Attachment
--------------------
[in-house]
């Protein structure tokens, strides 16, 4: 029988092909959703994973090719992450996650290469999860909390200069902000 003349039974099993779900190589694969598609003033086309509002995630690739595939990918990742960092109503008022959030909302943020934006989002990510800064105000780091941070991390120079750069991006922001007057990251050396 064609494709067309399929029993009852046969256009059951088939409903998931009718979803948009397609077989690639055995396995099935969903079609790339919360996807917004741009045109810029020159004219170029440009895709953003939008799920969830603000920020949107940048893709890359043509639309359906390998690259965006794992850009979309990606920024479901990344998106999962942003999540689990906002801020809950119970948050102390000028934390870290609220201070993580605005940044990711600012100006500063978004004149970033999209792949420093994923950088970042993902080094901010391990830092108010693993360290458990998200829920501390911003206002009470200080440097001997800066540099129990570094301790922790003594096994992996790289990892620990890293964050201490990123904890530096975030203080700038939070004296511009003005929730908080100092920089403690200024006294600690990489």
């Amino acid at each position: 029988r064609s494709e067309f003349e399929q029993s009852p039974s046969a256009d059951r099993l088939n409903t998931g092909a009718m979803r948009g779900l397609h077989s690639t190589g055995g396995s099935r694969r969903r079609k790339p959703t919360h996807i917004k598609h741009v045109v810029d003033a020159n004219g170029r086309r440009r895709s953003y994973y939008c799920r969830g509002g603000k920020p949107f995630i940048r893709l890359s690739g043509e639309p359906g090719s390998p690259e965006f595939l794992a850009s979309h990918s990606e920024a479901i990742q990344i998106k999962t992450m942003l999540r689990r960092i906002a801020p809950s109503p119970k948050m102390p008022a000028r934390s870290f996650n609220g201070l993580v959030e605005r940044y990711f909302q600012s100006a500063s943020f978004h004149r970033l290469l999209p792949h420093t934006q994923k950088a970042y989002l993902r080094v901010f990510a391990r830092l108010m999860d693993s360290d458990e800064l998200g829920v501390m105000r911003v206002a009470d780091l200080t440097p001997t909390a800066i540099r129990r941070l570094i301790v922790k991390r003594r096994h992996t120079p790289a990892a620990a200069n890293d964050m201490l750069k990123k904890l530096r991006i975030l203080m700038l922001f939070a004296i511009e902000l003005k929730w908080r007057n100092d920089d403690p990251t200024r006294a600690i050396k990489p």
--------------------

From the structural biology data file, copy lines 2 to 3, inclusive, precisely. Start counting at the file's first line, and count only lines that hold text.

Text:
């Protein structure tokens, strides 16, 4: 029988092909959703994973090719992450996650290469999860909390200069902000 003349039974099993779900190589694969598609003033086309509002995630690739595939990918990742960092109503008022959030909302943020934006989002990510800064105000780091941070991390120079750069991006922001007057990251050396 064609494709067309399929029993009852046969256009059951088939409903998931009718979803948009397609077989690639055995396995099935969903079609790339919360996807917004741009045109810029020159004219170029440009895709953003939008799920969830603000920020949107940048893709890359043509639309359906390998690259965006794992850009979309990606920024479901990344998106999962942003999540689990906002801020809950119970948050102390000028934390870290609220201070993580605005940044990711600012100006500063978004004149970033999209792949420093994923950088970042993902080094901010391990830092108010693993360290458990998200829920501390911003206002009470200080440097001997800066540099129990570094301790922790003594096994992996790289990892620990890293964050201490990123904890530096975030203080700038939070004296511009003005929730908080100092920089403690200024006294600690990489």
């Amino acid at each position: 029988r064609s494709e067309f003349e399929q029993s009852p039974s046969a256009d059951r099993l088939n409903t998931g092909a009718m979803r948009g779900l397609h077989s690639t190589g055995g396995s099935r694969r969903r079609k790339p959703t919360h996807i917004k598609h741009v045109v810029d003033a020159n004219g170029r086309r440009r895709s953003y994973y939008c799920r969830g509002g603000k920020p949107f995630i940048r893709l890359s690739g043509e639309p359906g090719s390998p690259e965006f595939l794992a850009s979309h990918s990606e920024a479901i990742q990344i998106k999962t992450m942003l999540r689990r960092i906002a801020p809950s109503p119970k948050m102390p008022a000028r934390s870290f996650n609220g201070l993580v959030e605005r940044y990711f909302q600012s100006a500063s943020f978004h004149r970033l290469l999209p792949h420093t934006q994923k950088a970042y989002l993902r080094v901010f990510a391990r830092l108010m999860d693993s360290d458990e800064l998200g829920v501390m105000r911003v206002a009470d780091l200080t440097p001997t909390a800066i540099r129990r941070l570094i301790v922790k991390r003594r096994h992996t120079p790289a990892a620990a200069n890293d964050m201490l750069k990123k904890l530096r991006i975030l203080m700038l922001f939070a004296i511009e902000l003005k929730w908080r007057n100092d920089d403690p990251t200024r006294a600690i050396k990489p």